Sunday, April 09, 2017

17.8 - Update: progress on implementing Colombian peace accord

Update: progress on implementing Colombian peace accord

Next up, an Update on the progress of implementing the peace agreement between the rebel group known as FARC - in English, The Revolutionary Armed Forces of Colombia - and the government of Colombia to end a civil war that went on for more than 50 years. Nearly a quarter-million people were killed in the war and millions more were driven from their homes.

The settlement, which came last summer, was my choice for Good News of the year for 2016, a title that the peaceful, negotiated end of a 50-year-old war would seem to deserve.

With all that in mind, an Update is certainly not out of line.

Progress has been slower than hoped, delayed and delayed again, but it is progressing. In accordance with the agreement, former FARC fighters are making their way to UN-overseen camps where they are handing over thousands of weapons and other materials. Those weapons are to be stored in secure containers until they can be turned into three memorial statues.

Originally, the surrender of arms was supposed to have been completed by December 31, a date which proved to be hopelessly optimistic. It now is to be completed by June. So yes, implementation has been delayed - but it is happening.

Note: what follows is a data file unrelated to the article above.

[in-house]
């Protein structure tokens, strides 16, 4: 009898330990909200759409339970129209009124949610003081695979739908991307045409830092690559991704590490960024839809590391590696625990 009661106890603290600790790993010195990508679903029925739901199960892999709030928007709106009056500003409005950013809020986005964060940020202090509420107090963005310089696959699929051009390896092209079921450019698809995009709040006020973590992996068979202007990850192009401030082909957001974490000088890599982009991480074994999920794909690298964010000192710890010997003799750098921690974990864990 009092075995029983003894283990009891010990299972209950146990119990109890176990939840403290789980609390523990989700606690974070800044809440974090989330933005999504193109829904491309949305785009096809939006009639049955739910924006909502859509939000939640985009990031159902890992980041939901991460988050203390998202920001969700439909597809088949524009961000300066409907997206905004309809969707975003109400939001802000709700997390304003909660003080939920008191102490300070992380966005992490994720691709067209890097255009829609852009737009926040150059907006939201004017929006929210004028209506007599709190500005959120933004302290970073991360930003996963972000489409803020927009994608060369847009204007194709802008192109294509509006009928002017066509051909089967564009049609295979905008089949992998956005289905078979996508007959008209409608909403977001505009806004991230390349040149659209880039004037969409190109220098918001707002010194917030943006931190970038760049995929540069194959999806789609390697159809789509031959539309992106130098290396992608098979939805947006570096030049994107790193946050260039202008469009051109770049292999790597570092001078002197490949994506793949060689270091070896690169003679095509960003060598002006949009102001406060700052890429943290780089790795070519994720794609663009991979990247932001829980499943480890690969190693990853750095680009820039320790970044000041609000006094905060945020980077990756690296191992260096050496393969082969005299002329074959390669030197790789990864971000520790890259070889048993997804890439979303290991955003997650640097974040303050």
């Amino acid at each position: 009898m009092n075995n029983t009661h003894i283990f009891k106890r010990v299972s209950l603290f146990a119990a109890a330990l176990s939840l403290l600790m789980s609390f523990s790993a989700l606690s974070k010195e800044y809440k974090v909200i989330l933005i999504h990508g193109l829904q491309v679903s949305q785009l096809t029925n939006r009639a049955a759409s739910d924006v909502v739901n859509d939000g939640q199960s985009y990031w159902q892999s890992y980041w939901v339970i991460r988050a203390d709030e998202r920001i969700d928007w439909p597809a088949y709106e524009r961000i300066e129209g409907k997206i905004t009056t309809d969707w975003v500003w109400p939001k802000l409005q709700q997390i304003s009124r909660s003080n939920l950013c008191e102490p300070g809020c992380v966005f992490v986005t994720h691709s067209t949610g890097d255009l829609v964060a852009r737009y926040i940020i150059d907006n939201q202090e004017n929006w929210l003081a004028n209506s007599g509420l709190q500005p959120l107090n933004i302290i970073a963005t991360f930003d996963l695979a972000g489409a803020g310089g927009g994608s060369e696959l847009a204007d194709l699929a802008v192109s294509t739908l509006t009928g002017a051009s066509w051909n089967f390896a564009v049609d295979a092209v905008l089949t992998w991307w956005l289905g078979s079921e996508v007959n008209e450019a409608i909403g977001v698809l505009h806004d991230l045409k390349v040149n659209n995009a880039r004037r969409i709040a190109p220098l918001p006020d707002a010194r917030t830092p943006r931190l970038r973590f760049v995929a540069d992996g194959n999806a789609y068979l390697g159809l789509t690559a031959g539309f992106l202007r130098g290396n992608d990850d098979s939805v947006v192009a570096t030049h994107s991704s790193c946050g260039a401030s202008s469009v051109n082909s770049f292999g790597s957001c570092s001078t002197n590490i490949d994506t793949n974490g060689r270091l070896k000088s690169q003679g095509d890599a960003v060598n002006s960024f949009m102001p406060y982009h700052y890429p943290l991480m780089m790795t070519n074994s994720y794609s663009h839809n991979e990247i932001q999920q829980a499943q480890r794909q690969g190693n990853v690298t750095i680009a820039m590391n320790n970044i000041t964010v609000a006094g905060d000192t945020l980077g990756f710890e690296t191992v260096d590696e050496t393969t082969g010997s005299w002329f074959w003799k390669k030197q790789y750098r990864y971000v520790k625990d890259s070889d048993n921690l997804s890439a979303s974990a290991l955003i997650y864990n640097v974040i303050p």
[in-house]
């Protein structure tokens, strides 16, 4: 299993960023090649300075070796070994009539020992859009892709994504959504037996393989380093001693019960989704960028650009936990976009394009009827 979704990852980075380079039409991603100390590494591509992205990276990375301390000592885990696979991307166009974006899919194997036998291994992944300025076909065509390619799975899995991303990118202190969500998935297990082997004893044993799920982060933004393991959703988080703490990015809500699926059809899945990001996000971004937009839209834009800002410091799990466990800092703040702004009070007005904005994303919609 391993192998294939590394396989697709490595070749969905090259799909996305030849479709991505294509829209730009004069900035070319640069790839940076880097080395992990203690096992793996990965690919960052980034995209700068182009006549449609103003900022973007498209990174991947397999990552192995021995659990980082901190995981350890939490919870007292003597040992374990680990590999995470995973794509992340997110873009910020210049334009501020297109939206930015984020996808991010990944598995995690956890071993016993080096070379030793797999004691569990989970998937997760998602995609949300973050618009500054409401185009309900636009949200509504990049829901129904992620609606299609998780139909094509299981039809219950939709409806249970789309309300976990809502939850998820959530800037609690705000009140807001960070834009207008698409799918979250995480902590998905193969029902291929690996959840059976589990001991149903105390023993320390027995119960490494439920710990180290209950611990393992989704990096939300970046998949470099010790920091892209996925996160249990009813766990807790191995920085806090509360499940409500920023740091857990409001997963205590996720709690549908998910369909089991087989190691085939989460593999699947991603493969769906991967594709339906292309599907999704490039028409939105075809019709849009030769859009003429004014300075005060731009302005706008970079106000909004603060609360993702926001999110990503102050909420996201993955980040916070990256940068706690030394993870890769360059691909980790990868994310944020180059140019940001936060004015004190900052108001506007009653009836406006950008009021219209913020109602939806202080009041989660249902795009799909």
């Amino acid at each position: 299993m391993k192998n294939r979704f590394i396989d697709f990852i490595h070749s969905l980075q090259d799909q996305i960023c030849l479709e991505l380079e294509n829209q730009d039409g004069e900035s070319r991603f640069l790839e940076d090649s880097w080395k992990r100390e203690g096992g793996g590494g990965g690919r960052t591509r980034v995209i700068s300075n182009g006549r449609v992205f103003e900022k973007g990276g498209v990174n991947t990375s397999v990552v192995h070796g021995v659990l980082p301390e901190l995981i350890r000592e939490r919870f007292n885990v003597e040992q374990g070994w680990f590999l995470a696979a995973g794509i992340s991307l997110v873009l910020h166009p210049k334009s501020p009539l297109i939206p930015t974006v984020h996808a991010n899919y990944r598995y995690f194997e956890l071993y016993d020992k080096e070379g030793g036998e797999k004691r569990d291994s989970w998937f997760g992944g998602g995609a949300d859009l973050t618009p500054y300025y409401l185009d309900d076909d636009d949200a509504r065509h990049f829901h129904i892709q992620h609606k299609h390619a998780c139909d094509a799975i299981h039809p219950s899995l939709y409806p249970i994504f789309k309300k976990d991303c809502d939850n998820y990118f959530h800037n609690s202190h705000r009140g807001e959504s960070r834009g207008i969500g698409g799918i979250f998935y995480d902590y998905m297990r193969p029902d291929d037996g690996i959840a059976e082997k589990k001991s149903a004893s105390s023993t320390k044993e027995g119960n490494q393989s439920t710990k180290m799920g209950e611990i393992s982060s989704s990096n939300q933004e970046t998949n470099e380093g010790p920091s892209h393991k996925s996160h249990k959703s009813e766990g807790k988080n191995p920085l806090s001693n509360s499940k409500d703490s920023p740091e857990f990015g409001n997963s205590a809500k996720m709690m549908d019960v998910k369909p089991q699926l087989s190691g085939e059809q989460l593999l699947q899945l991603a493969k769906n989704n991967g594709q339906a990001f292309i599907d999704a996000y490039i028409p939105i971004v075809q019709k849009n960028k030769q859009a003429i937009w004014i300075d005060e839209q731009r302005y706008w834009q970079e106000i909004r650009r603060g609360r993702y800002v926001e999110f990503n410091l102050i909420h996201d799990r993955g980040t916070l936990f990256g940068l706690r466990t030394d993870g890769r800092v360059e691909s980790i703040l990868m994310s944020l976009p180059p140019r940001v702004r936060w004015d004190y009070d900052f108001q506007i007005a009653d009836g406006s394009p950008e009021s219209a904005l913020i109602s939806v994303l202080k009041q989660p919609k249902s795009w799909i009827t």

There are still difficulties and resentments, some driven by the hard fact that the camps are not up to the standards promised in the accords, with some on each side grumbling that the other side is responsible for the delay in getting them fully ready.

A bigger threat, though, is found in reports that the Colombian military is trying to undermine the peace process by bribing FARC rebels heading for the camps to abandon the peace process and sell their weapons to the army rather than turning them in. If enough former rebels do so and do not go to the camps for demobilization, the agreement could fall apart, preventing FARC from participating in reconstruction and from becoming a legal political movement, a key part of the agreement.

Meanwhile, Amnesty International is reporting that violence is continuing in parts of Colombia because right-wing militias are moving in to areas vacated by FARC and committing what - this is my judgment, not AI's - are likely revenge murders, doing it even as the Colombian government refuses to recognize the existence of such paramilitary groups.

Finally, it should be noted that there is another guerrilla group, the ELN - in English, the National Liberation Army. The ELN is more radical than FARC but a fraction its size. Negotiations between government and ELN broke down, but are now being restarted.

Let's just hope that Colombia can continue on the rocky road down which it has already gone some distance.

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